Are rods more sensitive to low light?
Rod cells are able to work in low light intensity because the cell can respond to a single photon of light (more sensitive).
There are two types of photoreceptors involved in sight: rods and cones. Rods work at very low levels of light. We use these for night vision because only a few bits of light (photons) can activate a rod.
One reason rods are more sensitive is that early events in the transduction cascade have greater gain and close channels more rapidly, as alluded to previously.
Rods can act as light detectors even in extremely low levels of illumination but are ineffective—they are known to "saturate"—in bright light. Remarkably, rods can respond reliably to a single visible light photon, so they operate at the physical limit of light detection.
These specialized cells are called photoreceptors. Which are: rods and cones. Cones are more sensitive to bright light. Rods are most sensitive to dim light.
Cones function well in bright light, but high levels of intrinsic noise make them unreliable in dimmer light. In contrast, rods have low levels of noise and function well in dim light.
Each cone responds best to a specific color of light, whereas the rods respond best to white light 2.
When the rod cells are kept in darkness, the opsin is uncoupled from the cell surface membrane of the rod cells and the trans-retinal is converted back to cis-retinal. These 2 components join to reform rhodopsin, resulting in a process known as dark adaptation.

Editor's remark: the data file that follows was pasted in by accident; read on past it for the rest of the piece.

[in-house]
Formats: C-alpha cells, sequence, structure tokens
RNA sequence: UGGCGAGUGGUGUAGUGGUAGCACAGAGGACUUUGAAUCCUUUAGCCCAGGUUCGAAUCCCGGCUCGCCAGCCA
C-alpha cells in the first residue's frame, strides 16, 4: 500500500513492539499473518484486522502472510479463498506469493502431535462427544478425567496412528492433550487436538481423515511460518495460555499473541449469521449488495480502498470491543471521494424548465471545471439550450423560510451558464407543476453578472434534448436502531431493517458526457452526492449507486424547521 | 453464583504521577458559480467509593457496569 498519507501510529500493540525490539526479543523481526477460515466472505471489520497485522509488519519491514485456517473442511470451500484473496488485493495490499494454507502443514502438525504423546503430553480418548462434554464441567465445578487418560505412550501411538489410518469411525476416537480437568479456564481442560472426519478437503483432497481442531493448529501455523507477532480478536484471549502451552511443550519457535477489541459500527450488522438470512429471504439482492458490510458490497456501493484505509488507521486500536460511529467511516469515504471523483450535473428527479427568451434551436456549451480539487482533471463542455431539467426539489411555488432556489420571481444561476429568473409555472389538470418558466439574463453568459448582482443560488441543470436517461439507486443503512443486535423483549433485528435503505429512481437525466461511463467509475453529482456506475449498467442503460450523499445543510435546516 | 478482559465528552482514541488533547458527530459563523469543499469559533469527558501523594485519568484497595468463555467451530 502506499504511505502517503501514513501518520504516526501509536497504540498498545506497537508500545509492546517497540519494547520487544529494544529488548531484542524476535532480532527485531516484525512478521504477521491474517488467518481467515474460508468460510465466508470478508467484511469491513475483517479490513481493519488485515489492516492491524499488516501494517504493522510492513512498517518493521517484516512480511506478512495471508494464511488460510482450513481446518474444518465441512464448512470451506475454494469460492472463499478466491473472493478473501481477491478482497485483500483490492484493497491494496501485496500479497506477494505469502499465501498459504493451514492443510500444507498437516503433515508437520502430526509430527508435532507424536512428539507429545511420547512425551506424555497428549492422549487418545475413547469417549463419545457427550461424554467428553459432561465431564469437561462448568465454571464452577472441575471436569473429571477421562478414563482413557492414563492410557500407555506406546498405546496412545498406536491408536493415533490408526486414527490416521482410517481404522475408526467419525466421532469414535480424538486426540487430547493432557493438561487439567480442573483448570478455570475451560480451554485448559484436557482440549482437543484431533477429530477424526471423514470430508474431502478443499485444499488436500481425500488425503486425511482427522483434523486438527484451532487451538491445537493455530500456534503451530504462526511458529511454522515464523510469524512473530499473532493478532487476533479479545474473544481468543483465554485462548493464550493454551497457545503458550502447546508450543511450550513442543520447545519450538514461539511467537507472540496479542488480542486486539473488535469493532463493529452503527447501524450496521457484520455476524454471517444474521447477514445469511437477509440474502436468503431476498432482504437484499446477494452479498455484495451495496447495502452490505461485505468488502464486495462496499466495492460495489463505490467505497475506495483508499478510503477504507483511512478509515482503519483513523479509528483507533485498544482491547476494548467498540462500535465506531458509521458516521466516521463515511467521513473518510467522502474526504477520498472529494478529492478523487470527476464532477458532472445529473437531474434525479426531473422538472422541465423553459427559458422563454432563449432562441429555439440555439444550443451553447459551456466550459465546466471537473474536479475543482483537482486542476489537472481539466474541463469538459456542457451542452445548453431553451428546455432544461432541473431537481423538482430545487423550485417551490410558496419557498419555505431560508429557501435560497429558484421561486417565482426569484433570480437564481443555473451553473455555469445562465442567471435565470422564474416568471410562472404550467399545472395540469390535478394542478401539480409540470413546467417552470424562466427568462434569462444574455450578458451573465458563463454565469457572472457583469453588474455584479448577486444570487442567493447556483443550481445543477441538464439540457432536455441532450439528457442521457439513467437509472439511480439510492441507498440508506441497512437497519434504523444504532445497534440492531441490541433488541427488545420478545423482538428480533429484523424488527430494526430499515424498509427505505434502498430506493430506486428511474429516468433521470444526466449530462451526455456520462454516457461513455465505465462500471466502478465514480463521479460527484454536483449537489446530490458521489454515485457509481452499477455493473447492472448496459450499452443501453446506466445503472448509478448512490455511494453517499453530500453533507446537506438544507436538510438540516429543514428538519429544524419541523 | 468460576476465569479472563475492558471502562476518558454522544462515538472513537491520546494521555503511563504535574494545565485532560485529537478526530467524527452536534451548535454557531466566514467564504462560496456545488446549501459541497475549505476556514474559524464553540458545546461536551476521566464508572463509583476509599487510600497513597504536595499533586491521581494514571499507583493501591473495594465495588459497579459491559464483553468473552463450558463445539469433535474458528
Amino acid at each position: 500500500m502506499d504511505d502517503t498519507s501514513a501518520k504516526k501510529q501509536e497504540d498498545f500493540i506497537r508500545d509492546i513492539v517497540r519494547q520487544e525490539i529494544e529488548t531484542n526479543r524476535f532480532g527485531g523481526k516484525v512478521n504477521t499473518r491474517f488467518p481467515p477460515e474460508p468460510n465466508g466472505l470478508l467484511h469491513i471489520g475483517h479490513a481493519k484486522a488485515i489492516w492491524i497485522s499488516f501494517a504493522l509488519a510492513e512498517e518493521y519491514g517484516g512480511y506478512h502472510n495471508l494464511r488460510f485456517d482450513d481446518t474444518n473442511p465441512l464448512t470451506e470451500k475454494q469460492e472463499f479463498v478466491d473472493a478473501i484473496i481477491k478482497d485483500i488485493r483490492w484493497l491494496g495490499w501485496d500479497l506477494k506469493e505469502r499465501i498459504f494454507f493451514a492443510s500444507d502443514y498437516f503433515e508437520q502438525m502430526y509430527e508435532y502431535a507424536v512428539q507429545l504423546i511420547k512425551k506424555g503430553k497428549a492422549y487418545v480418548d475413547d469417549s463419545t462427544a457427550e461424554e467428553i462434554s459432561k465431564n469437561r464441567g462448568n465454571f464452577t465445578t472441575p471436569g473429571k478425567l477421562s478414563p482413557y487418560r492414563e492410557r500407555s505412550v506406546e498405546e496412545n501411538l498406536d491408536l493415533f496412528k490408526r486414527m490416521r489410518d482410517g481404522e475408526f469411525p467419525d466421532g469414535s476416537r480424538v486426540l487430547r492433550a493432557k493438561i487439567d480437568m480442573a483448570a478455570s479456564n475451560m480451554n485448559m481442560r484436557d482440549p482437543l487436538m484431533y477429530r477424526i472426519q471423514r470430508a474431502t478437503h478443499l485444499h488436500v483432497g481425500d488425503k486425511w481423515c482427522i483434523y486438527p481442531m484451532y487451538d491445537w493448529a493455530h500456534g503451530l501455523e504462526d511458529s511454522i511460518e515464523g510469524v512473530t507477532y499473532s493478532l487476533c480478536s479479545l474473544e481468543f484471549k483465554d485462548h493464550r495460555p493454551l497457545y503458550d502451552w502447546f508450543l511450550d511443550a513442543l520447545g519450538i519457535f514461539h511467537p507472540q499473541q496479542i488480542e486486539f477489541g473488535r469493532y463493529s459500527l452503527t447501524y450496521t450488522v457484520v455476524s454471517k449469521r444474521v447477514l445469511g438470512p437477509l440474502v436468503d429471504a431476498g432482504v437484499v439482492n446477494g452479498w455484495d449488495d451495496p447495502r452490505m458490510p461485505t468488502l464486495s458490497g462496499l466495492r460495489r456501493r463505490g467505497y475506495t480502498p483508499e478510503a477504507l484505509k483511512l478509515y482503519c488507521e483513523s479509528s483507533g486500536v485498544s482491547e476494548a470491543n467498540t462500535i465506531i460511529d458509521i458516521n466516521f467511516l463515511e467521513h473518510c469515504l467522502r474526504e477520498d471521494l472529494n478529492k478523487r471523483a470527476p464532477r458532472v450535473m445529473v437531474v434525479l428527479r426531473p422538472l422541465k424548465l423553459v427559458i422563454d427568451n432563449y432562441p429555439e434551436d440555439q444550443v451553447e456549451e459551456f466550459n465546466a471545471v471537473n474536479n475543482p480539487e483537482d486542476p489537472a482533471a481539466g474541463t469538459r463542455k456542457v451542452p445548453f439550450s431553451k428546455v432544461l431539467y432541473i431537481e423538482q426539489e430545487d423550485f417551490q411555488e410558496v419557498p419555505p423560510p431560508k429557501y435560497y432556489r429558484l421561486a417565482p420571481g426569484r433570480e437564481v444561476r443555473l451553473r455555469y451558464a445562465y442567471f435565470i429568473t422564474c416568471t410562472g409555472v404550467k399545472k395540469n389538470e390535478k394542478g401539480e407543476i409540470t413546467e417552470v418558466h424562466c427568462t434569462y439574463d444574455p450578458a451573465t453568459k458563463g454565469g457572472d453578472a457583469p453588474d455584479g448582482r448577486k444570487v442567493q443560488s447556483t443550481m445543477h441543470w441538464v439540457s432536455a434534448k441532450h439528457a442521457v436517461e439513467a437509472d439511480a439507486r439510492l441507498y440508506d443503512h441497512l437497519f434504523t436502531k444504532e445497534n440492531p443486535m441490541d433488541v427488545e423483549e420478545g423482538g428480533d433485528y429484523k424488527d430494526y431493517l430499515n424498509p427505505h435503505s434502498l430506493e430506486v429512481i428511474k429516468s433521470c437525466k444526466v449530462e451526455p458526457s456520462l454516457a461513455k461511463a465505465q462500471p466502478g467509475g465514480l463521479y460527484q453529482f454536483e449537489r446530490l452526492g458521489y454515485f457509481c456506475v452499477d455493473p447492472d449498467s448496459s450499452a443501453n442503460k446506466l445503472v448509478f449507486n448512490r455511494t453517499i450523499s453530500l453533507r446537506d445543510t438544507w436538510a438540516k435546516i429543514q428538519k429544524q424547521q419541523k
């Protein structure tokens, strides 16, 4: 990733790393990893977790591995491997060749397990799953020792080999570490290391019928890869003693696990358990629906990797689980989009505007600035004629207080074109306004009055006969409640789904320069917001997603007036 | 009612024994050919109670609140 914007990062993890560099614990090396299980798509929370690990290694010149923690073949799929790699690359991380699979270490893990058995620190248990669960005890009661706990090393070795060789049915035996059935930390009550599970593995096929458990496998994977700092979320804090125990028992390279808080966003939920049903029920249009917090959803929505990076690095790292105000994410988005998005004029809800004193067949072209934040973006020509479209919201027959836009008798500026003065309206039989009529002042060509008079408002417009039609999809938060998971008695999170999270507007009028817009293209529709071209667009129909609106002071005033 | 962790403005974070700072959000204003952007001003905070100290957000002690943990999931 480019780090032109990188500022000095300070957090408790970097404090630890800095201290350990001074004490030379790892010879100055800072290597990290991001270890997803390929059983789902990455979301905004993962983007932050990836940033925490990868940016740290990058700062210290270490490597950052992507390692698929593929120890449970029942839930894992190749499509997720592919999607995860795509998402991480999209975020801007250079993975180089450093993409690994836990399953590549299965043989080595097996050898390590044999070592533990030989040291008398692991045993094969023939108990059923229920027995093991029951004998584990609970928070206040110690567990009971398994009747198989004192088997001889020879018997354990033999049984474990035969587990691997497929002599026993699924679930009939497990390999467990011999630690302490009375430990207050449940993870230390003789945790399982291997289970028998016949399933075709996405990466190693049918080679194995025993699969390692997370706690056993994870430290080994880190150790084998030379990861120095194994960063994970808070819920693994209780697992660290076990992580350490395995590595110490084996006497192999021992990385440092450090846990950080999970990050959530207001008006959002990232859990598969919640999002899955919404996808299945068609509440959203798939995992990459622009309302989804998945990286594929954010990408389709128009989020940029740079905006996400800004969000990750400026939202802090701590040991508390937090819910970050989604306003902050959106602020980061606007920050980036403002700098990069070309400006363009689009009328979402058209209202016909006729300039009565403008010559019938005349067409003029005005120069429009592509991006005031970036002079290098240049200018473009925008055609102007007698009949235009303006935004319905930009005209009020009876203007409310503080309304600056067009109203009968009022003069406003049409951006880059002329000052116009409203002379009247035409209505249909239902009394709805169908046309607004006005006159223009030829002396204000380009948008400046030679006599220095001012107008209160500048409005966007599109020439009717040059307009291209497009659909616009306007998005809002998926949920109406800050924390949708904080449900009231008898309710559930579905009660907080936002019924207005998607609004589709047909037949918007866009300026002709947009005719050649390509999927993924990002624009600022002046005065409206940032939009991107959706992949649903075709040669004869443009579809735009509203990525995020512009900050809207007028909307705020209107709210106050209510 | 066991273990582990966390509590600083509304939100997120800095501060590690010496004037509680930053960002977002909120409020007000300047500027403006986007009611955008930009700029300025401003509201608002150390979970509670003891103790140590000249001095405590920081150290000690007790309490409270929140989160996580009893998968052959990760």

Nocturnal animals have more rod cells in their eyes as compared to humans and other animals active during the day. These rod cells serve as light receptors and help them see in dim light.
Rod cells are stimulated by light over a wide range of intensities and are responsible for perceiving the size, shape, and brightness of visual images. They do not perceive colour and fine detail, tasks performed by the other major type of light-sensitive cell, the cone.
Can rods function in dim light?
Vertebrate eyes function reliably over twelve orders of magnitude in light intensity by employing two types of photoreceptors. Cones function well in bright light, but high levels of intrinsic noise make them unreliable in dimmer light. In contrast, rods have low levels of noise and function well in dim light.
The rods are photoreceptors that contain the visual pigment - rhodopsin and are sensitive to blue-green light with a peak sensitivity around 500 nm wavelength.
Exposure of the retina to light hyperpolarizes the rods and cones and removes their inhibition of bipolar cells. The now active bipolar cells in turn stimulate the ganglion cells, which send action potentials along their axons (which leave the eye as the optic nerve).